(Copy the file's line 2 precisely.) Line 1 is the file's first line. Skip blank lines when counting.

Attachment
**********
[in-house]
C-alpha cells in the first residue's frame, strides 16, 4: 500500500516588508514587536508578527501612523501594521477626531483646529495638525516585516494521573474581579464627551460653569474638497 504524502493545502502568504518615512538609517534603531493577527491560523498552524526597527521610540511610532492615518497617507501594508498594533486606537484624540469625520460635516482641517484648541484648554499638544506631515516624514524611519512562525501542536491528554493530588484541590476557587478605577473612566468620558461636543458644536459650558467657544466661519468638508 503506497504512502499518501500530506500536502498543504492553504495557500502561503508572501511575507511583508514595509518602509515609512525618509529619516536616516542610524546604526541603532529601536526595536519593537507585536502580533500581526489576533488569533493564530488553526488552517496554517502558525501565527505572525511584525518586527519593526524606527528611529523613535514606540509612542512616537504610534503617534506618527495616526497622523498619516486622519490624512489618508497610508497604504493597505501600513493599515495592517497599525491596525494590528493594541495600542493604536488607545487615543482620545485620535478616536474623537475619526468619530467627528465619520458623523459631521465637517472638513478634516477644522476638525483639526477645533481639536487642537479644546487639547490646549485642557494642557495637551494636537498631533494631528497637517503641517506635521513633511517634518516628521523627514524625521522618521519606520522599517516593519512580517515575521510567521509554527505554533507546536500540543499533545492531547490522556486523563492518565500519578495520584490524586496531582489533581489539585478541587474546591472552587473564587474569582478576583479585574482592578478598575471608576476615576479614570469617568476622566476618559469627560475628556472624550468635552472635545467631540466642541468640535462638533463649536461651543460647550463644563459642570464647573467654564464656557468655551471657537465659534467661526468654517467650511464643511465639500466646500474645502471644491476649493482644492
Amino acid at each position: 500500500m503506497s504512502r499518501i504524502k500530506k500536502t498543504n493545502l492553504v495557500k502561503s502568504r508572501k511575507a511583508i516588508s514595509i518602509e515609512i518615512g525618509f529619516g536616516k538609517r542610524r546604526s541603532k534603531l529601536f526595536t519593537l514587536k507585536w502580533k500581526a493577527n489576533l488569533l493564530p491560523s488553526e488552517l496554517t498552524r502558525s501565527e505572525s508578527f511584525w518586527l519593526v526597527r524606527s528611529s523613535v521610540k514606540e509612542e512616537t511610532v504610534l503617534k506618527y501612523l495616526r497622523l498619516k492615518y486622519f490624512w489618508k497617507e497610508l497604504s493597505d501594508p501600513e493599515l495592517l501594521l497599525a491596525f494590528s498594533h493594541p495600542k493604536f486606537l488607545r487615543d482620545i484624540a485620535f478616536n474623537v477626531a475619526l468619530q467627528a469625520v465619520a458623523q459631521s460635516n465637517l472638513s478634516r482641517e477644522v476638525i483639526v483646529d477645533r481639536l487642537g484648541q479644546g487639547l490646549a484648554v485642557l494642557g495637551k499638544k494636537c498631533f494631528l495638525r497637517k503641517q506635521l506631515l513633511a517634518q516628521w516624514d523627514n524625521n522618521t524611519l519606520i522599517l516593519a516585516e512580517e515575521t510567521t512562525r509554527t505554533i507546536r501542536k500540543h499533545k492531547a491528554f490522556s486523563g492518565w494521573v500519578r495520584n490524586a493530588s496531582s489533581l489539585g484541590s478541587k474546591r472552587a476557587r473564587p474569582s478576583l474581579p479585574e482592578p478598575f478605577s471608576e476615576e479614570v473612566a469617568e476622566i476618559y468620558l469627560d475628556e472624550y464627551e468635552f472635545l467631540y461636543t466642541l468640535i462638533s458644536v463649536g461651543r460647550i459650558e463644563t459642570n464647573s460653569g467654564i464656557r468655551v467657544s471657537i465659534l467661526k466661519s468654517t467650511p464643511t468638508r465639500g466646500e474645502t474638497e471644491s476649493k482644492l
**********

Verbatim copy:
C-alpha cells in the first residue's frame, strides 16, 4: 500500500516588508514587536508578527501612523501594521477626531483646529495638525516585516494521573474581579464627551460653569474638497 504524502493545502502568504518615512538609517534603531493577527491560523498552524526597527521610540511610532492615518497617507501594508498594533486606537484624540469625520460635516482641517484648541484648554499638544506631515516624514524611519512562525501542536491528554493530588484541590476557587478605577473612566468620558461636543458644536459650558467657544466661519468638508 503506497504512502499518501500530506500536502498543504492553504495557500502561503508572501511575507511583508514595509518602509515609512525618509529619516536616516542610524546604526541603532529601536526595536519593537507585536502580533500581526489576533488569533493564530488553526488552517496554517502558525501565527505572525511584525518586527519593526524606527528611529523613535514606540509612542512616537504610534503617534506618527495616526497622523498619516486622519490624512489618508497610508497604504493597505501600513493599515495592517497599525491596525494590528493594541495600542493604536488607545487615543482620545485620535478616536474623537475619526468619530467627528465619520458623523459631521465637517472638513478634516477644522476638525483639526477645533481639536487642537479644546487639547490646549485642557494642557495637551494636537498631533494631528497637517503641517506635521513633511517634518516628521523627514524625521522618521519606520522599517516593519512580517515575521510567521509554527505554533507546536500540543499533545492531547490522556486523563492518565500519578495520584490524586496531582489533581489539585478541587474546591472552587473564587474569582478576583479585574482592578478598575471608576476615576479614570469617568476622566476618559469627560475628556472624550468635552472635545467631540466642541468640535462638533463649536461651543460647550463644563459642570464647573467654564464656557468655551471657537465659534467661526468654517467650511464643511465639500466646500474645502471644491476649493482644492